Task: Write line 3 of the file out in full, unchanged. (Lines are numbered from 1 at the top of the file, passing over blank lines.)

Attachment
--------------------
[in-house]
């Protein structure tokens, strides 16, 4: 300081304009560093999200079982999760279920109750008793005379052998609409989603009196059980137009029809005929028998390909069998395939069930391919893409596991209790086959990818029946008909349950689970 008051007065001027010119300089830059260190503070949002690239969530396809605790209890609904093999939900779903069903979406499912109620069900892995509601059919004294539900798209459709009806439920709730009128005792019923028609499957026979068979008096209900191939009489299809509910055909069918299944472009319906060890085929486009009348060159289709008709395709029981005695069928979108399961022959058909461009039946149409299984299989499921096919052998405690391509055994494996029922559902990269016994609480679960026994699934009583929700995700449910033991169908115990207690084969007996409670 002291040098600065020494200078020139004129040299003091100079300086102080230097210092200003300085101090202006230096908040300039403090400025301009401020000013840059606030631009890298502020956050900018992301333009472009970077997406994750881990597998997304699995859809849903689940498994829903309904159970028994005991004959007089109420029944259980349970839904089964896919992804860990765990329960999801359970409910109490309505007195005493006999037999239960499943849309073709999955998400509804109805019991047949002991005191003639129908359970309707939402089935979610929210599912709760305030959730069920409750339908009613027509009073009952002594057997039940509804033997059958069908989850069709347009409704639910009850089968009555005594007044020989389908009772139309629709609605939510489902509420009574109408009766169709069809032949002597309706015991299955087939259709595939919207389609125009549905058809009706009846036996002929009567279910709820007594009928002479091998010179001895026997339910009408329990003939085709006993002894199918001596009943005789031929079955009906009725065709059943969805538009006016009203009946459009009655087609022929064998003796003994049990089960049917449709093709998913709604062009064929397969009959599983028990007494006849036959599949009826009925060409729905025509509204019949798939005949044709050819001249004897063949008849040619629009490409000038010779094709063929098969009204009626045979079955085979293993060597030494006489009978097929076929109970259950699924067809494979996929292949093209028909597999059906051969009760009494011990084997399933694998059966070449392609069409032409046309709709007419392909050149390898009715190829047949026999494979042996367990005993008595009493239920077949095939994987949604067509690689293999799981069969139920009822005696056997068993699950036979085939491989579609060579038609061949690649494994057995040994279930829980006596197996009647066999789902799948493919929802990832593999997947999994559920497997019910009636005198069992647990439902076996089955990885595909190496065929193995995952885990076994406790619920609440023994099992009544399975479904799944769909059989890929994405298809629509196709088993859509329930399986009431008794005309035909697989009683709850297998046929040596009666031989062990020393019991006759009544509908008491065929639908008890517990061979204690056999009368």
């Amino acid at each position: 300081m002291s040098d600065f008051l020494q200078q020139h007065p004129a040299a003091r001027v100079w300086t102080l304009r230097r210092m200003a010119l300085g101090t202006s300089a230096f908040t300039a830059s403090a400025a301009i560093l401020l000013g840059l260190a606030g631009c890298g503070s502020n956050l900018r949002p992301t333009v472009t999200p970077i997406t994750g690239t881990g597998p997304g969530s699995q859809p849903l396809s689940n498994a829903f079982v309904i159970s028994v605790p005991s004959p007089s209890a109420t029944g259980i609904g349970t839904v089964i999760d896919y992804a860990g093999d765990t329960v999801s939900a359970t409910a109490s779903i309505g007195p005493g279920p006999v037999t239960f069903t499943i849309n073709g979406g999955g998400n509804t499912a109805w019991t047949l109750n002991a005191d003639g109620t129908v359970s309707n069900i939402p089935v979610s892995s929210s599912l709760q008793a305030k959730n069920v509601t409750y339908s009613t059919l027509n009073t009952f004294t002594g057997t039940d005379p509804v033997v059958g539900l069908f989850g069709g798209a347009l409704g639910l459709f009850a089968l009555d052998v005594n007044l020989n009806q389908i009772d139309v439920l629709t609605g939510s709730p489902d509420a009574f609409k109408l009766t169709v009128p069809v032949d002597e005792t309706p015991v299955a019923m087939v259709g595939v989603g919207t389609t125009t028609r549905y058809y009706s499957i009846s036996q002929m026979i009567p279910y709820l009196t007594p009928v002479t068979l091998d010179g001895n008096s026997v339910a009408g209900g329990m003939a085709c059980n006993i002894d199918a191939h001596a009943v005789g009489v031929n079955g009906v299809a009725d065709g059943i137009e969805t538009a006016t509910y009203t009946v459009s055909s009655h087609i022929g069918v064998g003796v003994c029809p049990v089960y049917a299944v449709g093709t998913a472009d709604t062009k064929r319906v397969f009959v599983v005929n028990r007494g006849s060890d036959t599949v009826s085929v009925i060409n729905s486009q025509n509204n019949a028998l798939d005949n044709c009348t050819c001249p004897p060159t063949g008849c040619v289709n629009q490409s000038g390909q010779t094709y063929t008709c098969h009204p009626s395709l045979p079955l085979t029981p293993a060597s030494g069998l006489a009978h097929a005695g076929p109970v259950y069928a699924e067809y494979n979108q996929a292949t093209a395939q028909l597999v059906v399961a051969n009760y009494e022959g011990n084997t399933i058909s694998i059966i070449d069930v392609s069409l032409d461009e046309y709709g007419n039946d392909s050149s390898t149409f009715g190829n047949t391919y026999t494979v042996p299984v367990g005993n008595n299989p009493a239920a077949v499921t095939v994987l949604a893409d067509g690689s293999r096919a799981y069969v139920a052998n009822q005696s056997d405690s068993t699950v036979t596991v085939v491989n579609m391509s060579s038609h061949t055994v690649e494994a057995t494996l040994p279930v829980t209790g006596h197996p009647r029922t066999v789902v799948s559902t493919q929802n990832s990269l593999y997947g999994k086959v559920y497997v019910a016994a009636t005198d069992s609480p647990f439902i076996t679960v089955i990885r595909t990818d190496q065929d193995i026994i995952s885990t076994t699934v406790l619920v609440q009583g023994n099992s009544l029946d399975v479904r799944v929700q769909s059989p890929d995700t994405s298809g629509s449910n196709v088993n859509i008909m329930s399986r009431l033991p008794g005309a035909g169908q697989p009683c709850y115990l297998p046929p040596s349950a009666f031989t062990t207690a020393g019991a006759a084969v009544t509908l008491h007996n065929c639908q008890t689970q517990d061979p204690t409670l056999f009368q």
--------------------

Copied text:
């Amino acid at each position: 300081m002291s040098d600065f008051l020494q200078q020139h007065p004129a040299a003091r001027v100079w300086t102080l304009r230097r210092m200003a010119l300085g101090t202006s300089a230096f908040t300039a830059s403090a400025a301009i560093l401020l000013g840059l260190a606030g631009c890298g503070s502020n956050l900018r949002p992301t333009v472009t999200p970077i997406t994750g690239t881990g597998p997304g969530s699995q859809p849903l396809s689940n498994a829903f079982v309904i159970s028994v605790p005991s004959p007089s209890a109420t029944g259980i609904g349970t839904v089964i999760d896919y992804a860990g093999d765990t329960v999801s939900a359970t409910a109490s779903i309505g007195p005493g279920p006999v037999t239960f069903t499943i849309n073709g979406g999955g998400n509804t499912a109805w019991t047949l109750n002991a005191d003639g109620t129908v359970s309707n069900i939402p089935v979610s892995s929210s599912l709760q008793a305030k959730n069920v509601t409750y339908s009613t059919l027509n009073t009952f004294t002594g057997t039940d005379p509804v033997v059958g539900l069908f989850g069709g798209a347009l409704g639910l459709f009850a089968l009555d052998v005594n007044l020989n009806q389908i009772d139309v439920l629709t609605g939510s709730p489902d509420a009574f609409k109408l009766t169709v009128p069809v032949d002597e005792t309706p015991v299955a019923m087939v259709g595939v989603g919207t389609t125009t028609r549905y058809y009706s499957i009846s036996q002929m026979i009567p279910y709820l009196t007594p009928v002479t068979l091998d010179g001895n008096s026997v339910a009408g209900g329990m003939a085709c059980n006993i002894d199918a191939h001596a009943v005789g009489v031929n079955g009906v299809a009725d065709g059943i137009e969805t538009a006016t509910y009203t009946v459009s055909s009655h087609i022929g069918v064998g003796v003994c029809p049990v089960y049917a299944v449709g093709t998913a472009d709604t062009k064929r319906v397969f009959v599983v005929n028990r007494g006849s060890d036959t599949v009826s085929v009925i060409n729905s486009q025509n509204n019949a028998l798939d005949n044709c009348t050819c001249p004897p060159t063949g008849c040619v289709n629009q490409s000038g390909q010779t094709y063929t008709c098969h009204p009626s395709l045979p079955l085979t029981p293993a060597s030494g069998l006489a009978h097929a005695g076929p109970v259950y069928a699924e067809y494979n979108q996929a292949t093209a395939q028909l597999v059906v399961a051969n009760y009494e022959g011990n084997t399933i058909s694998i059966i070449d069930v392609s069409l032409d461009e046309y709709g007419n039946d392909s050149s390898t149409f009715g190829n047949t391919y026999t494979v042996p299984v367990g005993n008595n299989p009493a239920a077949v499921t095939v994987l949604a893409d067509g690689s293999r096919a799981y069969v139920a052998n009822q005696s056997d405690s068993t699950v036979t596991v085939v491989n579609m391509s060579s038609h061949t055994v690649e494994a057995t494996l040994p279930v829980t209790g006596h197996p009647r029922t066999v789902v799948s559902t493919q929802n990832s990269l593999y997947g999994k086959v559920y497997v019910a016994a009636t005198d069992s609480p647990f439902i076996t679960v089955i990885r595909t990818d190496q065929d193995i026994i995952s885990t076994t699934v406790l619920v609440q009583g023994n099992s009544l029946d399975v479904r799944v929700q769909s059989p890929d995700t994405s298809g629509s449910n196709v088993n859509i008909m329930s399986r009431l033991p008794g005309a035909g169908q697989p009683c709850y115990l297998p046929p040596s349950a009666f031989t062990t207690a020393g019991a006759a084969v009544t509908l008491h007996n065929c639908q008890t689970q517990d061979p204690t409670l056999f009368q």